Records    in    the    Chancery    Court    refer    to    proceedings between   1426   and   1432   where   Roger   Denys,   a   London mason,   was   suing   for   payment   following   further   works. The    churchwardens    had    engaged    Roger    on    a    verbal agreement    alone.    The    country    was    experiencing    a 'period   of   restraint'   and   payment   was   withheld   to   'the great    undoing    of    the    said    Roger'.    He    was    eventually successful   in   a   petition   to   the   Chancellor   of   England   and no     doubt     satisfied     when     the     churchwardens     were ordered to pay him more than his original demand.          The   church   was   further   restored   by   George   Gilbert Scott Junior about 1880. It was thus described: 'Perpendicular     aisle     and     clerestory     windows,     much renewed   in   G.G.   Scott   Jun’s   restoration   of   1879   –   1881. Nave   roof   with   tie   beams   on   arched   braces   alternating with angels against principals'.
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© Association of Lincoln Readers.                                                                 Site Editor:                John Marshall
The Parishes of Wyberton & Frampton
  The   Chancel   was   rebuilt   in   1760   after   settlement   problems.   The chancel   rebuilding   was   carried   out   at   the   same   time   as   the   re- fronting   of   the   Rectory,   now   Wyberton   Park,   by   the   Rector   Dr. John Shaw. The   original   church   had   a   crossing   tower   which   collapsed   in 1419.   It   was   discovered   by   the   Rector   John   Stokes.      Roger   Denys was   engaged   to   rebuild   using   the   existing   masonry.   Within   ten months   he   had   reconstructed   the   nave,   with   a   new   west   tower, as   a   precaution   against   a   repetition   of   the   disaster.      That   is   the reason   there   why there   is   a   sundial on    the    inside    of the tower now. There   are      many anomalies       with the building.        The    arcades    are of five bays. The     south     arcade     has     plain     octagonal     piers     and     double chamfered   arches,   but   the   north   arcade   has   piers   of   four   major and   four   minor   shafts,   one   capital   with   nailhead,   and   double chamfered   arches;   only   the   last   pier   is   thinner,   quatrefoil   not octofoil.   The   last   2   arches   are   different   too,   one   chamfer   and one   keeled   roll.   The   bases   of   the   west   crossing   piers   can   be seen.   The   piers   consisted   of   triple   shafts   to   each   side   and   a detached   shaft   in   each   hollowed   out   diagonal.   The   chancel   arch is   the   East   arch   of   the   crossing,   and   the   east   responds   of   the arches    into    the    transepts    survive.    South    of    the    South    East crossing   pier   is   a   respond   for   an   arch   ,   so   we   know   that   the chancel was aisled. Records   in   the   Chancery   Court   refer   to   proceedings   between 1426   and   1432   where   Roger   Denys,   a   London   mason,   was   suing for   payment   following   further   works.   The   churchwardens   had engaged   Roger   on   a   verbal   agreement   alone.   The   country   was experiencing   a   'period   of   restraint'   and   payment   was   withheld to    'the    great    undoing    of    the    said    Roger'.    He    was    eventually successful   in   a   petition   to   the   Chancellor   of   England   and   no doubt   satisfied   when   the   churchwardens   were   ordered   to   pay him more than his original demand. The   church   was   further   restored   by   George   Gilbert   Scott   Junior about 1880. It was thus described: 'Perpendicular   aisle   and   clerestory   windows,   much   renewed   in G.G.   Scott   Jun’s   restoration   of   1879   –   1881.   Nave   roof   with   tie beams     on     arched     braces     alternating     with     angels     against principals'.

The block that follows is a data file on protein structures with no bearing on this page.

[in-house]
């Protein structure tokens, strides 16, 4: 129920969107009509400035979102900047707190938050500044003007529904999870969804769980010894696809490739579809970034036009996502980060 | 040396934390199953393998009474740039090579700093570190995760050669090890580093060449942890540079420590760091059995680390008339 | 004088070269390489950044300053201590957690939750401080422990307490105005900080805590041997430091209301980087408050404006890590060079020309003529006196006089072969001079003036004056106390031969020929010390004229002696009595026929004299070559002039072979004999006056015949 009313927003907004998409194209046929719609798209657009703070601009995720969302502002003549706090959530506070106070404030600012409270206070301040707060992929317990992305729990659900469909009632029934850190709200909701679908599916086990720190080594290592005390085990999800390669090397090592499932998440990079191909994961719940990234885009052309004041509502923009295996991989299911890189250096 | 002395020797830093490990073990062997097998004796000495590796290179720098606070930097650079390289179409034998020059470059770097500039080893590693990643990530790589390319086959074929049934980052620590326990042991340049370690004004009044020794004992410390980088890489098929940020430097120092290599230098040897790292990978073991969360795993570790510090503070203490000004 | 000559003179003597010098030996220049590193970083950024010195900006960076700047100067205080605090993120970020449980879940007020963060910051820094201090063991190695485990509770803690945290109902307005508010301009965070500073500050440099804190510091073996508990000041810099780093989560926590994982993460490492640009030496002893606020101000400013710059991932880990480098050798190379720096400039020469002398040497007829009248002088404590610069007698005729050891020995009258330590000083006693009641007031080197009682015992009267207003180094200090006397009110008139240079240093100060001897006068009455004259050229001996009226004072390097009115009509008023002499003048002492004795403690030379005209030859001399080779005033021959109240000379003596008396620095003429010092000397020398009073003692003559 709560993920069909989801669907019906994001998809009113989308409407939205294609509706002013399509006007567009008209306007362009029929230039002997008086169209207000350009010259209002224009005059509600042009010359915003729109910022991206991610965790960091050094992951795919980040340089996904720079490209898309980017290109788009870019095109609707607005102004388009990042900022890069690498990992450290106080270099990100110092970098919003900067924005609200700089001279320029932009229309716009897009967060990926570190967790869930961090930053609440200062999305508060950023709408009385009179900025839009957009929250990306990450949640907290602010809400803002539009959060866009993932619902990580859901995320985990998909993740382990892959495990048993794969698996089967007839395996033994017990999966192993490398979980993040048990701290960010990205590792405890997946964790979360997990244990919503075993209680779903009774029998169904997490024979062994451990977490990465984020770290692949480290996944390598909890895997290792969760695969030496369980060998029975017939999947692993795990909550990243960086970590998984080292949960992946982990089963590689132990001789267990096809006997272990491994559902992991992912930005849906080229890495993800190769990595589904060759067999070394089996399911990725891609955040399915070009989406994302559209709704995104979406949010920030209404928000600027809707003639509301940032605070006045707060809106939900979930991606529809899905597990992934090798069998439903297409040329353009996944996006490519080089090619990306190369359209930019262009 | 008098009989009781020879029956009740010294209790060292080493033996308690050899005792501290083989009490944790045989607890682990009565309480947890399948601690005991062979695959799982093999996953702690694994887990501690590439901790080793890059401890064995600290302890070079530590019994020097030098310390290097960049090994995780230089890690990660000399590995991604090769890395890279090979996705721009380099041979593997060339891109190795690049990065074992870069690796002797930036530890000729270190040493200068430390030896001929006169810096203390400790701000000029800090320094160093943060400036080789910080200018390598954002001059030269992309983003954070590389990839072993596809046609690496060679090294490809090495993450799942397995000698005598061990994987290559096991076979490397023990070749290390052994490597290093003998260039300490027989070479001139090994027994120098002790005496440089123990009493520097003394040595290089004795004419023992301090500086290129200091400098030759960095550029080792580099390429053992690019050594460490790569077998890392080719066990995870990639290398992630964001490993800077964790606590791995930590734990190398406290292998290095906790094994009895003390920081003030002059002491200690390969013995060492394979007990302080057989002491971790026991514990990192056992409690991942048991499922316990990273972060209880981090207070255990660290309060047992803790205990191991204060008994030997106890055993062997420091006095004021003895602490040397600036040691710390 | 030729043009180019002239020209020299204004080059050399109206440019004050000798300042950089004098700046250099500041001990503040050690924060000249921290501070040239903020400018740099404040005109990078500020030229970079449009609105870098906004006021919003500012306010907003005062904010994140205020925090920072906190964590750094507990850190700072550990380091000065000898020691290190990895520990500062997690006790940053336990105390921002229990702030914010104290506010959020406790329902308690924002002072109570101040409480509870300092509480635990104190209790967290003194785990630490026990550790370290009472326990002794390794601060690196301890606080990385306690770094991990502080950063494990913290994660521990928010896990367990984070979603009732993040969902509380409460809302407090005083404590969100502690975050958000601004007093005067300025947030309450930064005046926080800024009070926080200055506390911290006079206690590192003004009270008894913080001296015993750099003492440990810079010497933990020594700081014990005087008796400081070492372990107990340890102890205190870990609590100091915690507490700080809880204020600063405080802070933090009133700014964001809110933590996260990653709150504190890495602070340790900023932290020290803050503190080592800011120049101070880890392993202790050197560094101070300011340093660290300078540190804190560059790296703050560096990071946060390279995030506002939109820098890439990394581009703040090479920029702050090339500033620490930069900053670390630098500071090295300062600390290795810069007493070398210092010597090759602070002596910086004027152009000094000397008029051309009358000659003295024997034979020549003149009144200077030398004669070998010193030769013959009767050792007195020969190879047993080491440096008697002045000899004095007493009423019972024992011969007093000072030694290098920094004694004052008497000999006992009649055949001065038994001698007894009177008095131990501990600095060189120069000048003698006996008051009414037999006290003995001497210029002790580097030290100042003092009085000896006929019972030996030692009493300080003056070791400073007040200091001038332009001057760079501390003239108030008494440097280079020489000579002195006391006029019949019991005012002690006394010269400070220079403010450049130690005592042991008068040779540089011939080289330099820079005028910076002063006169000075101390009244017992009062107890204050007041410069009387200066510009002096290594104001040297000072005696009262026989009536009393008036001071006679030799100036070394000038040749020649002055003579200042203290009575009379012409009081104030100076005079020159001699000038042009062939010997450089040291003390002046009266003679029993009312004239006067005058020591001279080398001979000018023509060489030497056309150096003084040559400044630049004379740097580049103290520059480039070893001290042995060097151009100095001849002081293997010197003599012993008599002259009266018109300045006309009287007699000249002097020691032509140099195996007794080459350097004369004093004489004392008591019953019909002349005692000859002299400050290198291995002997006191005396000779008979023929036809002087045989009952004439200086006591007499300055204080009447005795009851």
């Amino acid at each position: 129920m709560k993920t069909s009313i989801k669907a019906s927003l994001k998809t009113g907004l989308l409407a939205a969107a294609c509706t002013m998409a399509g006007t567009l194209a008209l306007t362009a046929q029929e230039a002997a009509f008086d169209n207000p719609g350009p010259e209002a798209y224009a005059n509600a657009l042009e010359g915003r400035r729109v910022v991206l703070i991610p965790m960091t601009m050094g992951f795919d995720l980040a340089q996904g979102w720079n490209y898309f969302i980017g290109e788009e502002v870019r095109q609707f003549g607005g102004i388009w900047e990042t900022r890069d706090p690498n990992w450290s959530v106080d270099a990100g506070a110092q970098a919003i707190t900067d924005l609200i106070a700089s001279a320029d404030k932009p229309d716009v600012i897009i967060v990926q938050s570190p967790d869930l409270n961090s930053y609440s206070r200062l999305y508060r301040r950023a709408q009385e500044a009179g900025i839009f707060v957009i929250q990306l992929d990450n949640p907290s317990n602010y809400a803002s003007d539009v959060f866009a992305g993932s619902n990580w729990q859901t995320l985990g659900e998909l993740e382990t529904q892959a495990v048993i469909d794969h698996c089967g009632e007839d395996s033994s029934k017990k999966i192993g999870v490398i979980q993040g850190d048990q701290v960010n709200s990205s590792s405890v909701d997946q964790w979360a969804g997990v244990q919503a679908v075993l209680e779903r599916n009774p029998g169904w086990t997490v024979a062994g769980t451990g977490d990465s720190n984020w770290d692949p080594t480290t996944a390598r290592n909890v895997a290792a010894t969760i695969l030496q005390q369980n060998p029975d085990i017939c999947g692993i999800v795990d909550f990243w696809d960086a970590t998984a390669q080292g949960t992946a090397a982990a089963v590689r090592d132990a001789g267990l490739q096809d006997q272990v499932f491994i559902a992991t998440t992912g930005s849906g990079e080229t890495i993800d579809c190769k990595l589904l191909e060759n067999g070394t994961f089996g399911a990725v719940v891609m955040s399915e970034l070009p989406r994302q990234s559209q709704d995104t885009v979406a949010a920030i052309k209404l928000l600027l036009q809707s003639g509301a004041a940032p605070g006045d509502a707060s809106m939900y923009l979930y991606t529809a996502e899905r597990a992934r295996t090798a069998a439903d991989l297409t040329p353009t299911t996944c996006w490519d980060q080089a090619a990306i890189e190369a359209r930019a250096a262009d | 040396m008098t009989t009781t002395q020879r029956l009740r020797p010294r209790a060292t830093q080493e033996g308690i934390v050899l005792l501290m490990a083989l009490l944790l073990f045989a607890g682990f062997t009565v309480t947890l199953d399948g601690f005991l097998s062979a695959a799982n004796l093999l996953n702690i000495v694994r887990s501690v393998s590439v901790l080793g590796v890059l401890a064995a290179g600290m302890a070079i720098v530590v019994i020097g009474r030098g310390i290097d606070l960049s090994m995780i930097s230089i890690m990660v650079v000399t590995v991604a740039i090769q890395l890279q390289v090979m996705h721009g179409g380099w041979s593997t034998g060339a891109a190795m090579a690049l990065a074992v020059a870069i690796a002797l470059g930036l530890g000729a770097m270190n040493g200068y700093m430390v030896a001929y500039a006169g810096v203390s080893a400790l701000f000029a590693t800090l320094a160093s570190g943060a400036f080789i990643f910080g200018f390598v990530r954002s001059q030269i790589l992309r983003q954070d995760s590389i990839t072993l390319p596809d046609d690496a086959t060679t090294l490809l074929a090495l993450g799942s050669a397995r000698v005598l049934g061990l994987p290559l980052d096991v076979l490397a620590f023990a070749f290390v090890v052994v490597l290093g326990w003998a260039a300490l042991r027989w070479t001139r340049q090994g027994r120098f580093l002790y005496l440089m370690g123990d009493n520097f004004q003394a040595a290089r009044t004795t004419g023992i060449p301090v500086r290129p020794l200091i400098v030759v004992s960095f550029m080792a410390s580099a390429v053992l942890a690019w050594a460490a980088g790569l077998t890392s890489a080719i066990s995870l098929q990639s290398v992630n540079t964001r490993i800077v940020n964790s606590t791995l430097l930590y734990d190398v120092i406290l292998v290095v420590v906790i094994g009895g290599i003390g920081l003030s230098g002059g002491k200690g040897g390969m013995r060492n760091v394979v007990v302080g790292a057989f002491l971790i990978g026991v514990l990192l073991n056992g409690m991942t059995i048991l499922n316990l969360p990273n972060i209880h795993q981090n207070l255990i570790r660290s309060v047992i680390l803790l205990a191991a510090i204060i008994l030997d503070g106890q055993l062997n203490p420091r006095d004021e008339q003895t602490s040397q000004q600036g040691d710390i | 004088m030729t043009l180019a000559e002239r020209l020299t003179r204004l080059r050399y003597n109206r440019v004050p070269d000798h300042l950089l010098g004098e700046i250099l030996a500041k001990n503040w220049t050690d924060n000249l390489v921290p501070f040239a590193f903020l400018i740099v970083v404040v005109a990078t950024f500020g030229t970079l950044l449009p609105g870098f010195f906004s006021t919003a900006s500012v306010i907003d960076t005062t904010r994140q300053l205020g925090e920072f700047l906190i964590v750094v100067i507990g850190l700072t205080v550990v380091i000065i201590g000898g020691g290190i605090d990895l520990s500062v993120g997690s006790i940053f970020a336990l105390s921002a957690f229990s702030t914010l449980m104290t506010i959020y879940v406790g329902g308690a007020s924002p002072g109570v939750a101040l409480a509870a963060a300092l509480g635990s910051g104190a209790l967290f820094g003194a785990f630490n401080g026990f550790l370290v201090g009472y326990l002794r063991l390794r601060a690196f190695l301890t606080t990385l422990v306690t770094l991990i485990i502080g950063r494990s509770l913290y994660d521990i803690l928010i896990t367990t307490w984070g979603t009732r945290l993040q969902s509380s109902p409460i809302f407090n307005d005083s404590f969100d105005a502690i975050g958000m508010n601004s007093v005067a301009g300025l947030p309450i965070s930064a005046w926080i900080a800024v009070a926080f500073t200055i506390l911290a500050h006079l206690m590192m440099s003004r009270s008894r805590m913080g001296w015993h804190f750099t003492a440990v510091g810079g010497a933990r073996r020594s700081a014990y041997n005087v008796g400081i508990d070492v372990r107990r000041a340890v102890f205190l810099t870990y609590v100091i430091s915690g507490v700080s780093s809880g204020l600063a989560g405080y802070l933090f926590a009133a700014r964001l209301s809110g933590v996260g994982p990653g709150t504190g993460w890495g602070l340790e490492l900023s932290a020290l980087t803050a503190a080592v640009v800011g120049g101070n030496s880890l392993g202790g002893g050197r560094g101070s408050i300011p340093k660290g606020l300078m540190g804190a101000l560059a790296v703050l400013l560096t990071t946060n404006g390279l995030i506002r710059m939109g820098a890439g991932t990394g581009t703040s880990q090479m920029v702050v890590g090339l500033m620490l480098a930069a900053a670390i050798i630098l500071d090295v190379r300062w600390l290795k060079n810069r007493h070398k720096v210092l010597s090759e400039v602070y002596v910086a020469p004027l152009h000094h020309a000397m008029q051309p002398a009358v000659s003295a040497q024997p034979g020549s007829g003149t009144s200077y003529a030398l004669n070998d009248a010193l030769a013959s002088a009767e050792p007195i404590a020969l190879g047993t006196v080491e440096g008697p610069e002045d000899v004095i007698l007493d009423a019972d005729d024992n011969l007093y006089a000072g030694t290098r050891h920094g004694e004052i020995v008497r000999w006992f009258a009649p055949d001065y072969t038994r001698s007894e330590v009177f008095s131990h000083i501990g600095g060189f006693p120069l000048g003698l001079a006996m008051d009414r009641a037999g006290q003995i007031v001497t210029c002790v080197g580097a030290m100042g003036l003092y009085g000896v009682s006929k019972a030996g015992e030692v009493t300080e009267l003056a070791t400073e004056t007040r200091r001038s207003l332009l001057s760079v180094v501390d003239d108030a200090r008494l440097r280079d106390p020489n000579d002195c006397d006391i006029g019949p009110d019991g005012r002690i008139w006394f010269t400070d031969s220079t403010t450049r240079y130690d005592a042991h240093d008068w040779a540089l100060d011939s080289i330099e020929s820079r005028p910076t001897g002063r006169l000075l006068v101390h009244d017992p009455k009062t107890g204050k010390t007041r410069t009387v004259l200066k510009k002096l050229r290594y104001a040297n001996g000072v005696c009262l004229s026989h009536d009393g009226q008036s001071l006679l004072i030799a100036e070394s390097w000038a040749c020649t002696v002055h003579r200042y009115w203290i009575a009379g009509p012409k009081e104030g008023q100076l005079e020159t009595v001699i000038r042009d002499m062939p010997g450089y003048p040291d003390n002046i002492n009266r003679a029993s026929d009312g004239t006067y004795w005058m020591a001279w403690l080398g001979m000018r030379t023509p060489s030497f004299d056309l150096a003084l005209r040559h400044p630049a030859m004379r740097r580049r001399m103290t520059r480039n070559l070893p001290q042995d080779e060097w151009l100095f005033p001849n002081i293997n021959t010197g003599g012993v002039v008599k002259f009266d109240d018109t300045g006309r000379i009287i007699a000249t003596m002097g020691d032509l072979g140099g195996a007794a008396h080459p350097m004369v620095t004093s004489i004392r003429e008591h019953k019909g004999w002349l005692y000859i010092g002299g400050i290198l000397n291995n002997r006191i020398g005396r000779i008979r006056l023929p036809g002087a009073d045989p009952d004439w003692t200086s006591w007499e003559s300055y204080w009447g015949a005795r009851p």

St Leodegar Wyberton

The   parish   church   is   a   grade   I   listed   building   dedicated   to Saint    Leodegar    and    dating    from    the    late    12th    century. Leodegar   of   Poitiers   (also   known   as   Leodegarius,   Leger   or Léger)   (c.   615   AD   –679   AD)   was   a   martyred   Burgundian reforming   Abbot,   later   Bishop   of   Autun   who   became   Saint Leodegarius.    He    was    the    son    of    Saint    Sigrada    and    the brother   of   Saint   Warinus.   Leodegar   was   an   opponent   of Ebroin,   the   Frankish   Mayor   of   the   Palace   of   Neustria   and the    leader    of    the    faction    of    Austrasian    nobles    in    the struggle   for   control   over   the   waning   Merovingian   dynasty. He   was   blinded,   imprisoned   and   beheaded.   His   torture and death made him a martyr and saint.